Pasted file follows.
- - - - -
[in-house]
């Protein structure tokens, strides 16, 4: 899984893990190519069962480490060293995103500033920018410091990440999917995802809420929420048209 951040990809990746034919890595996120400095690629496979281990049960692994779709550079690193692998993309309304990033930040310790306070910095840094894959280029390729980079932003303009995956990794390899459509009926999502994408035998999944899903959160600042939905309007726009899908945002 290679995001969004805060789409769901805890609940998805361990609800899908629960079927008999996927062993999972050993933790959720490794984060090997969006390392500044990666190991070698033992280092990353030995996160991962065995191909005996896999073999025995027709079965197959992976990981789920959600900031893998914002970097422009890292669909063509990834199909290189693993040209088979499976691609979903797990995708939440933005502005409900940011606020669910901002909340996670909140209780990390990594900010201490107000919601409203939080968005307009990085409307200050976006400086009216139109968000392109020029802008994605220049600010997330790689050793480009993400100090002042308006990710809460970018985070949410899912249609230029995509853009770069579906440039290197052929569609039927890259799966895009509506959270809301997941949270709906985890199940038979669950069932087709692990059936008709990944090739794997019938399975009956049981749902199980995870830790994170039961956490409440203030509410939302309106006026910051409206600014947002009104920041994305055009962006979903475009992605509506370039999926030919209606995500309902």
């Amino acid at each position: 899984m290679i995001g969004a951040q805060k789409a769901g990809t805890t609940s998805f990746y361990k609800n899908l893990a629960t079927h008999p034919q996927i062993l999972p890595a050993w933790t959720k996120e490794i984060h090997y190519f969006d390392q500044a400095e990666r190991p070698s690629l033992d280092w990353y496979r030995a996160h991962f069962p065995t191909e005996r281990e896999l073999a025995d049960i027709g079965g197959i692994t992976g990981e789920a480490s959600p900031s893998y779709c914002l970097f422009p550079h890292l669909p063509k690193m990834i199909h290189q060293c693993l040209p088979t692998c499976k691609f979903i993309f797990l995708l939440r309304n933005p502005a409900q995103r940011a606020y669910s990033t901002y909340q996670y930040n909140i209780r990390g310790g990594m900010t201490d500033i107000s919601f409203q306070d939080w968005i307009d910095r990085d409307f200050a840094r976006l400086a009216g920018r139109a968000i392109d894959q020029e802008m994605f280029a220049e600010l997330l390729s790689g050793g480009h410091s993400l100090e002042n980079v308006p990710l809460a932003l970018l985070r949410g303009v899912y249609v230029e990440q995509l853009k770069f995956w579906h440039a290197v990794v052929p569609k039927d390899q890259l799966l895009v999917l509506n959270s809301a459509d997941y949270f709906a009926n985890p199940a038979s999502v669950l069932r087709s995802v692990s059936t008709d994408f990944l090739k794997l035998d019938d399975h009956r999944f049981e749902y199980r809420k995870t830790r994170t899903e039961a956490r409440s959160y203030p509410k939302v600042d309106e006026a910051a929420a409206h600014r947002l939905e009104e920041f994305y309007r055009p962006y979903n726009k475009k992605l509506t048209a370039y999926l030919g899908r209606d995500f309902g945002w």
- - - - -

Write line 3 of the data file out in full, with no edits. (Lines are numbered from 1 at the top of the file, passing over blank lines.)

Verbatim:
């Amino acid at each position: 899984m290679i995001g969004a951040q805060k789409a769901g990809t805890t609940s998805f990746y361990k609800n899908l893990a629960t079927h008999p034919q996927i062993l999972p890595a050993w933790t959720k996120e490794i984060h090997y190519f969006d390392q500044a400095e990666r190991p070698s690629l033992d280092w990353y496979r030995a996160h991962f069962p065995t191909e005996r281990e896999l073999a025995d049960i027709g079965g197959i692994t992976g990981e789920a480490s959600p900031s893998y779709c914002l970097f422009p550079h890292l669909p063509k690193m990834i199909h290189q060293c693993l040209p088979t692998c499976k691609f979903i993309f797990l995708l939440r309304n933005p502005a409900q995103r940011a606020y669910s990033t901002y909340q996670y930040n909140i209780r990390g310790g990594m900010t201490d500033i107000s919601f409203q306070d939080w968005i307009d910095r990085d409307f200050a840094r976006l400086a009216g920018r139109a968000i392109d894959q020029e802008m994605f280029a220049e600010l997330l390729s790689g050793g480009h410091s993400l100090e002042n980079v308006p990710l809460a932003l970018l985070r949410g303009v899912y249609v230029e990440q995509l853009k770069f995956w579906h440039a290197v990794v052929p569609k039927d390899q890259l799966l895009v999917l509506n959270s809301a459509d997941y949270f709906a009926n985890p199940a038979s999502v669950l069932r087709s995802v692990s059936t008709d994408f990944l090739k794997l035998d019938d399975h009956r999944f049981e749902y199980r809420k995870t830790r994170t899903e039961a956490r409440s959160y203030p509410k939302v600042d309106e006026a910051a929420a409206h600014r947002l939905e009104e920041f994305y309007r055009p962006y979903n726009k475009k992605l509506t048209a370039y999926l030919g899908r209606d995500f309902g945002w």